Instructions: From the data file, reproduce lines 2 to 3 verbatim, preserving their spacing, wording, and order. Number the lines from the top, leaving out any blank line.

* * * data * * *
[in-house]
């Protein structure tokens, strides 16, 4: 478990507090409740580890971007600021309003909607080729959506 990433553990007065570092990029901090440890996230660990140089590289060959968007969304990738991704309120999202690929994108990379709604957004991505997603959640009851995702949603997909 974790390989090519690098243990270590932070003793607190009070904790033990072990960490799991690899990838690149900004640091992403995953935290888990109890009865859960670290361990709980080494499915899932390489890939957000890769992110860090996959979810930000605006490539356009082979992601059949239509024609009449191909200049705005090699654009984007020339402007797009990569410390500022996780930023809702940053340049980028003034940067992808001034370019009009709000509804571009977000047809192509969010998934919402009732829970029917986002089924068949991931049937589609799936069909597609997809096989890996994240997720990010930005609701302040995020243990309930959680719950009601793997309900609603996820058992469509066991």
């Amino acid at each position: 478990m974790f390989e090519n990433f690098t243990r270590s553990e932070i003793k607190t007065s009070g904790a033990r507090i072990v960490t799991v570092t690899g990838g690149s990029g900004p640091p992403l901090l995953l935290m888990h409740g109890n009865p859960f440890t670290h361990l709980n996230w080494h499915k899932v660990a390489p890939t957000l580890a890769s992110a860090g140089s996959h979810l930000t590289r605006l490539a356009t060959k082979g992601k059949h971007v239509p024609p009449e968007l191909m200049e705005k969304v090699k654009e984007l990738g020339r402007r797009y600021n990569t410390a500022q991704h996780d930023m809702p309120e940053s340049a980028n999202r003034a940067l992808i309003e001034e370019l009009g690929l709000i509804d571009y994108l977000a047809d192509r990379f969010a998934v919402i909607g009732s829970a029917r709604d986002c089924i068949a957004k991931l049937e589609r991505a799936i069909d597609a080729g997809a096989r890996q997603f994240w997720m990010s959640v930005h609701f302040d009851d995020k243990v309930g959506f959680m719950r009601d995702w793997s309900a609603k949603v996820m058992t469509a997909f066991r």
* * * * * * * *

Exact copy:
């Protein structure tokens, strides 16, 4: 478990507090409740580890971007600021309003909607080729959506 990433553990007065570092990029901090440890996230660990140089590289060959968007969304990738991704309120999202690929994108990379709604957004991505997603959640009851995702949603997909 974790390989090519690098243990270590932070003793607190009070904790033990072990960490799991690899990838690149900004640091992403995953935290888990109890009865859960670290361990709980080494499915899932390489890939957000890769992110860090996959979810930000605006490539356009082979992601059949239509024609009449191909200049705005090699654009984007020339402007797009990569410390500022996780930023809702940053340049980028003034940067992808001034370019009009709000509804571009977000047809192509969010998934919402009732829970029917986002089924068949991931049937589609799936069909597609997809096989890996994240997720990010930005609701302040995020243990309930959680719950009601793997309900609603996820058992469509066991």
């Amino acid at each position: 478990m974790f390989e090519n990433f690098t243990r270590s553990e932070i003793k607190t007065s009070g904790a033990r507090i072990v960490t799991v570092t690899g990838g690149s990029g900004p640091p992403l901090l995953l935290m888990h409740g109890n009865p859960f440890t670290h361990l709980n996230w080494h499915k899932v660990a390489p890939t957000l580890a890769s992110a860090g140089s996959h979810l930000t590289r605006l490539a356009t060959k082979g992601k059949h971007v239509p024609p009449e968007l191909m200049e705005k969304v090699k654009e984007l990738g020339r402007r797009y600021n990569t410390a500022q991704h996780d930023m809702p309120e940053s340049a980028n999202r003034a940067l992808i309003e001034e370019l009009g690929l709000i509804d571009y994108l977000a047809d192509r990379f969010a998934v919402i909607g009732s829970a029917r709604d986002c089924i068949a957004k991931l049937e589609r991505a799936i069909d597609a080729g997809a096989r890996q997603f994240w997720m990010s959640v930005h609701f302040d009851d995020k243990v309930g959506f959680m719950r009601d995702w793997s309900a609603k949603v996820m058992t469509a997909f066991r």